Details about the U.S. military’s payments to Iraqi newspapers in exchange for running positive stories about American and Iraqi campaigns against insurgents remain unclear. But the paucity of information has done little to dispel the impression that something nefarious is afoot. Ted Kennedy calls the program “a devious scheme to place favorable propaganda in Iraqi newspapers.” White House Press Secretary Scott McClellan isolates the Pentagon by saying the White House is “deeply concerned,” and National-Security Advisor Stephen Hadley echoes him by assuring us that President Bush is “very troubled.” Patrick Butler of the International Center for Journalists denounces the military’s actions as “indefensible.”
We find them eminently defensible. Here’s what is known. Military personnel wrote stories and sent them to Lincoln Group, a Washington-based public-relations firm, which translated them into Arabic and, through intermediaries, paid Iraqi newspapers to print them. The articles’ true authorship was not disclosed. Some articles were published as paid advertisements or opinion pieces, while others appeared as freelance journalism. The Lincoln Group may also have given payments to a small pool of Iraqi journalists who provided favorable coverage.
Nothing here looks especially damning. To begin with, the stories were factual and accurate–and therefore cannot be characterized as disinformation, even if they were one-sided. (Our domestic media would of course never publish a one-sided report.) Some stories were published on the basis of newspapers’ independent editorial judgment. “We are pro-American,” said one editor. “Everything that supports America, we will publish.” Another wryly observed that, had he known the stories came from the U.S. government, he would have “charged much, much more” to print them.
Moreover, some military officers have argued that it was necessary to hide the articles’ authorship in order to prevent publishers from being attacked by terrorists for accepting American submissions. Two of the newspapers now identified as having published the articles have already received threats from insurgents, and one editor has disappeared. Surely the cause of a free Iraqi press is damaged less by American payments to Iraqi journalists than by the assassination of those journalists.
“Influencing public perception
of the fledgling Iraqi government
is necessary to achieving the
stability without which democracy
But it’s worthwhile to step away from particulars and ask what, exactly, is the nature of the military’s supposed offense. The Los Angeles Times, which broke the story, dropped a clue when it wrote:
The military’s effort to disseminate propaganda in the Iraqi media is taking place even as U.S. officials are pledging to promote democratic principles, political transparency and freedom of speech in a country emerging from decades of dictatorship and corruption.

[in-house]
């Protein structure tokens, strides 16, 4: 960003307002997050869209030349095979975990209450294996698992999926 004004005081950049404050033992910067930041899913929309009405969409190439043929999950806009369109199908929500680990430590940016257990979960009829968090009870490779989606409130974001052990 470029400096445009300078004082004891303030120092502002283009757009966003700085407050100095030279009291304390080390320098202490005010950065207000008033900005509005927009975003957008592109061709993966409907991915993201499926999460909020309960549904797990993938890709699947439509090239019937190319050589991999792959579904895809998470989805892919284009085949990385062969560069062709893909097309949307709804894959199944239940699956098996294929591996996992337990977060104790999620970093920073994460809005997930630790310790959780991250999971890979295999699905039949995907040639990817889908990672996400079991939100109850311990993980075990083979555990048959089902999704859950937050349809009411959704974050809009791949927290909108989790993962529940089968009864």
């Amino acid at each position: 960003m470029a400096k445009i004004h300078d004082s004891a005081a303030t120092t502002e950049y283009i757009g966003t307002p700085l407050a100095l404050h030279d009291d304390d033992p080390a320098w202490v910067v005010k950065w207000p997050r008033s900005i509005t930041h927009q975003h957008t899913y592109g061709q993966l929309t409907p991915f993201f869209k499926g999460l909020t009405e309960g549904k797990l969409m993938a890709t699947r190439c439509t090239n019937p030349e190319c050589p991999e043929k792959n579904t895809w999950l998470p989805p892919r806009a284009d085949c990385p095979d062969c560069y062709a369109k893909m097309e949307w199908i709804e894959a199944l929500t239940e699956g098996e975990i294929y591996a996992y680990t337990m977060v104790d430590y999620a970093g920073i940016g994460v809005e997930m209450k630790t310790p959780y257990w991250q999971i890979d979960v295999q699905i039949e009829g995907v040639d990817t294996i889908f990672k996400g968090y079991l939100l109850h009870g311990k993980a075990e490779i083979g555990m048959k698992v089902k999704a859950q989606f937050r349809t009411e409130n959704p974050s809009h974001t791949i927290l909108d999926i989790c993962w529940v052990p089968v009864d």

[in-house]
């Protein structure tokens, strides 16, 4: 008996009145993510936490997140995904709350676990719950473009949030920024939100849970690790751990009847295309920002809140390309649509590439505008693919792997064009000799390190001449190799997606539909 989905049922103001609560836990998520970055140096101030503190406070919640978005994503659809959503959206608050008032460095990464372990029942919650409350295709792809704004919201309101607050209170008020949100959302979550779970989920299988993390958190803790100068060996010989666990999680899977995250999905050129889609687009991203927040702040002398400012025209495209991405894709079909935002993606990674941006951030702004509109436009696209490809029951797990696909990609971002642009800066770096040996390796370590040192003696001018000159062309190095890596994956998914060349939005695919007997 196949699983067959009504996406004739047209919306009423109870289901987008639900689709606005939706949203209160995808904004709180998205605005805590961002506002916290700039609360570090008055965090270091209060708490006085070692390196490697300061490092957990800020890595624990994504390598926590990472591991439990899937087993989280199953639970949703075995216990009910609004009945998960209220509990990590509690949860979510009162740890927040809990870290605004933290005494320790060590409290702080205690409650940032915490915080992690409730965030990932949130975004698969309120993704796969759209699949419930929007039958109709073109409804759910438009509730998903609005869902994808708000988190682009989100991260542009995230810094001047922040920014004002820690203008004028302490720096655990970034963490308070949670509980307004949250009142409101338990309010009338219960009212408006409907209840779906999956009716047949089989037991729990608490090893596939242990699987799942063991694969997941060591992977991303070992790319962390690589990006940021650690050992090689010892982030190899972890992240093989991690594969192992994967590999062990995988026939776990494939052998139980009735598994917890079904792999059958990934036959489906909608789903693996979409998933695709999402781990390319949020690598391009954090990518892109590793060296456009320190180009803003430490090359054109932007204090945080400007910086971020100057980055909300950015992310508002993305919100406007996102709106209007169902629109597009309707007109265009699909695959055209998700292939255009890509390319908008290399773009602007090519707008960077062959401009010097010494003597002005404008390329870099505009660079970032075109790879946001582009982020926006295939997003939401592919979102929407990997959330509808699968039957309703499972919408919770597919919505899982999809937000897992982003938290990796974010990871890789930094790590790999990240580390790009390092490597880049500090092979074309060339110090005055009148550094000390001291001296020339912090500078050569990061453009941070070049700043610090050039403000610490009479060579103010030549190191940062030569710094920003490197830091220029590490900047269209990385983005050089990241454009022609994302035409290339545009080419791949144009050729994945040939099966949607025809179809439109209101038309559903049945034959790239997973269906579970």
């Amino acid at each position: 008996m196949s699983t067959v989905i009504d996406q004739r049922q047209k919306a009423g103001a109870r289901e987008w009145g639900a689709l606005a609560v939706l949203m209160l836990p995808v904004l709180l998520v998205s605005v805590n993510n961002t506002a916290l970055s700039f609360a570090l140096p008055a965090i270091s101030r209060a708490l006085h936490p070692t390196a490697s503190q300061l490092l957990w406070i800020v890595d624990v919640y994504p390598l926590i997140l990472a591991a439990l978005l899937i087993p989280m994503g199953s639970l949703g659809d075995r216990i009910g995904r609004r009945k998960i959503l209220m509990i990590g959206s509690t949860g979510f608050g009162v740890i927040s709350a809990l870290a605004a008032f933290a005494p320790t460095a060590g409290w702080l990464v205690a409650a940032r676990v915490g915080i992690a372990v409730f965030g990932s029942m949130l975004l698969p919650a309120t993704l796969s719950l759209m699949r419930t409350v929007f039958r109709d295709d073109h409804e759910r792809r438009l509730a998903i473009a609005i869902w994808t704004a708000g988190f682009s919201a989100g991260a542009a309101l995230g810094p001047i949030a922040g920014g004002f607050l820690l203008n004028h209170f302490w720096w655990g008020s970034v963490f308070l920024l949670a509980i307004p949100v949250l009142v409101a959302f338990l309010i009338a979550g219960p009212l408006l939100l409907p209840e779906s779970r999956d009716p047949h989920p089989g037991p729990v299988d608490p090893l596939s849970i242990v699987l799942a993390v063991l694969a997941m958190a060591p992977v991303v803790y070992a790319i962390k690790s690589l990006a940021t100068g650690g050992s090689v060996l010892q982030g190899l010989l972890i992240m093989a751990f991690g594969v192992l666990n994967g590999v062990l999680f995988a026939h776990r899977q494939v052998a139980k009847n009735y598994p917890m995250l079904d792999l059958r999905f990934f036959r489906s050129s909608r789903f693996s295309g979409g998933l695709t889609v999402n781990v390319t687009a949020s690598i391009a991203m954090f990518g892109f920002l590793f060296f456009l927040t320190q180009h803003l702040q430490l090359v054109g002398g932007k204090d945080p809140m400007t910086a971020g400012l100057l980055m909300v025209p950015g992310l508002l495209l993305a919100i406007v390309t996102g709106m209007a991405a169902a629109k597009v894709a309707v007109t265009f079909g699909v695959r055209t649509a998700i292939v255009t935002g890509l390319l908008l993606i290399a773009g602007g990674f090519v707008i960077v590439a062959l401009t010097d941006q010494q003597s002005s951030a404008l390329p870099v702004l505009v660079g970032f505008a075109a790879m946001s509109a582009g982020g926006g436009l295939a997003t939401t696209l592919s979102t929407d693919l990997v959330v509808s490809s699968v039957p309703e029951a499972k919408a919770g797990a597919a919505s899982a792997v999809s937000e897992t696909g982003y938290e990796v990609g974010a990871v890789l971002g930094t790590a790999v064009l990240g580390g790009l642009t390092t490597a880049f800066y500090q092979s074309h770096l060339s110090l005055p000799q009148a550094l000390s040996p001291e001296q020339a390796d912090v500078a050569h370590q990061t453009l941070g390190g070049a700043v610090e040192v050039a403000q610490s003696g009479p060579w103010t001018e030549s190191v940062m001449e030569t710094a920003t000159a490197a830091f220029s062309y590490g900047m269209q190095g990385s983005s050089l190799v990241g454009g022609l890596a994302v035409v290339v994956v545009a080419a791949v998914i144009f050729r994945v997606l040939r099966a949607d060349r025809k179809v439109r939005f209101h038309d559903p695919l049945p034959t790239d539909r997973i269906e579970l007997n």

That juxtaposition–disseminating propaganda even as we build democracy–seems calculated to suggest a conflict between the two activities. But influencing public perception of the fledgling Iraqi government is necessary to achieving the stability without which democracy cannot flourish. The Iraqi media are overrun by anti-American viewpoints; some major newspapers are owned by ex-Baathists, while al-Jazeera and the like transmit their venom via the airwaves. The truly surprising thing would be if our military did nothing to counter these perspectives. To the extent that paying Iraqi newspapers to run positive articles makes an insurgent victory less probable, it does not hinder the cause of democracy, but advances it–and saves American and Iraqi lives in the process.
The more general point is that information operations–even psychological warfare–have been a part of combat since the dawn of history, and the rightness or wrongness of those tactics has always depended on the rightness or wrongness of the goals they served. It’s unfortunate the White House hasn’t been able to keep this point in mind: There was no need for it to concede the moral high ground to the military’s critics.
None of this is to deny that we should expect the cessation of information campaigns once Iraq’s democratic institutions are secure. Nor is it to say that the military is entitled to take license in its statements to the American public. It is in the military’s interest for its spokesmen to be perceived as truthful when they speak ex officio, and for that reason the military has traditionally maintained a strict division between its public-affairs staff–charged with disseminating information to the press–and its information-operations personnel. Accordingly, there might be cause for concern if it turned out that public-affairs officers had played a major role in conducting Iraqi information campaigns.
There are also questions about the campaign’s effectiveness: The exposure of an information operation can render it ineffectual or even counterproductive, as may prove to be the case this time. But the risk of exposure is something the military factors into its planning, and is better qualified to assess than are its civilian detractors.
It probably also factors in–although in a better world it would not have to–the delight with which those detractors salivate over any opportunity to slander our project in Iraq. There can be little doubt that they will seize on this story, as on every pseudo-scandal that has preceded it, to impugn the war’s legitimacy. If so, they will reveal themselves as caring less about Iraqi democracy than about destroying American resolve to build it.